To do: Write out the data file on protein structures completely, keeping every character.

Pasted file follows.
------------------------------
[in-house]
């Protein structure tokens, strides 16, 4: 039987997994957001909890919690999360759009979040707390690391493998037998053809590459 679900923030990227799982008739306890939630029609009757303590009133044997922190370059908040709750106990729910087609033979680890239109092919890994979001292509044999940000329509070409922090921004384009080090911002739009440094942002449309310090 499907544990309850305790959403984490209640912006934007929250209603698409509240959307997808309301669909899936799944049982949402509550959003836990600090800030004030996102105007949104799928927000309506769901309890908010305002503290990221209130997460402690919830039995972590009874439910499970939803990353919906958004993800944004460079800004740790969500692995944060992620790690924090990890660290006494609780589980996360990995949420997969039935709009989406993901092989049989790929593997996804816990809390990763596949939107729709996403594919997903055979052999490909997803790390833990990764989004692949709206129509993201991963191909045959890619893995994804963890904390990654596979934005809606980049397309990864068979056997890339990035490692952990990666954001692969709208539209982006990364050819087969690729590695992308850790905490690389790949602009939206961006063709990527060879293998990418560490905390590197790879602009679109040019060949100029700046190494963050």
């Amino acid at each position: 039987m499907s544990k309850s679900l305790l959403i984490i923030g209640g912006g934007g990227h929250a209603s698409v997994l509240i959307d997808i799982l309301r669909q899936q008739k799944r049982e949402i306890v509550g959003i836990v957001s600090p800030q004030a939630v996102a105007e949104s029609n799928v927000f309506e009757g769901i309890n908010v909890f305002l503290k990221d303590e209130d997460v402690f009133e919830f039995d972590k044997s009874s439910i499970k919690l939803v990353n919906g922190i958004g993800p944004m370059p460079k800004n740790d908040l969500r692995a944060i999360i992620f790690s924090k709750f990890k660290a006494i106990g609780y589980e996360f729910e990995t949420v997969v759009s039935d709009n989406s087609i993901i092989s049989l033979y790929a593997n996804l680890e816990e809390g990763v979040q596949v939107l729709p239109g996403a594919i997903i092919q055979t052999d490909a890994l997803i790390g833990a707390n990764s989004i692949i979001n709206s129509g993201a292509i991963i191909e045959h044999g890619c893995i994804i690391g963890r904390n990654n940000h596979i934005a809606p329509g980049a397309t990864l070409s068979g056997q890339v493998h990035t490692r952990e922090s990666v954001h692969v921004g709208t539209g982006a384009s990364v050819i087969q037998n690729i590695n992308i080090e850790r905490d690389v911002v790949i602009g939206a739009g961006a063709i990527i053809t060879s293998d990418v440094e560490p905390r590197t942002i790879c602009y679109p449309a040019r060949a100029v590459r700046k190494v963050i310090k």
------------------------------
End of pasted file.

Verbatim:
[in-house]
């Protein structure tokens, strides 16, 4: 039987997994957001909890919690999360759009979040707390690391493998037998053809590459 679900923030990227799982008739306890939630029609009757303590009133044997922190370059908040709750106990729910087609033979680890239109092919890994979001292509044999940000329509070409922090921004384009080090911002739009440094942002449309310090 499907544990309850305790959403984490209640912006934007929250209603698409509240959307997808309301669909899936799944049982949402509550959003836990600090800030004030996102105007949104799928927000309506769901309890908010305002503290990221209130997460402690919830039995972590009874439910499970939803990353919906958004993800944004460079800004740790969500692995944060992620790690924090990890660290006494609780589980996360990995949420997969039935709009989406993901092989049989790929593997996804816990809390990763596949939107729709996403594919997903055979052999490909997803790390833990990764989004692949709206129509993201991963191909045959890619893995994804963890904390990654596979934005809606980049397309990864068979056997890339990035490692952990990666954001692969709208539209982006990364050819087969690729590695992308850790905490690389790949602009939206961006063709990527060879293998990418560490905390590197790879602009679109040019060949100029700046190494963050």
């Amino acid at each position: 039987m499907s544990k309850s679900l305790l959403i984490i923030g209640g912006g934007g990227h929250a209603s698409v997994l509240i959307d997808i799982l309301r669909q899936q008739k799944r049982e949402i306890v509550g959003i836990v957001s600090p800030q004030a939630v996102a105007e949104s029609n799928v927000f309506e009757g769901i309890n908010v909890f305002l503290k990221d303590e209130d997460v402690f009133e919830f039995d972590k044997s009874s439910i499970k919690l939803v990353n919906g922190i958004g993800p944004m370059p460079k800004n740790d908040l969500r692995a944060i999360i992620f790690s924090k709750f990890k660290a006494i106990g609780y589980e996360f729910e990995t949420v997969v759009s039935d709009n989406s087609i993901i092989s049989l033979y790929a593997n996804l680890e816990e809390g990763v979040q596949v939107l729709p239109g996403a594919i997903i092919q055979t052999d490909a890994l997803i790390g833990a707390n990764s989004i692949i979001n709206s129509g993201a292509i991963i191909e045959h044999g890619c893995i994804i690391g963890r904390n990654n940000h596979i934005a809606p329509g980049a397309t990864l070409s068979g056997q890339v493998h990035t490692r952990e922090s990666v954001h692969v921004g709208t539209g982006a384009s990364v050819i087969q037998n690729i590695n992308i080090e850790r905490d690389v911002v790949i602009g939206a739009g961006a063709i990527i053809t060879s293998d990418v440094e560490p905390r590197t942002i790879c602009y679109p449309a040019r060949a100029v590459r700046k190494v963050i310090k």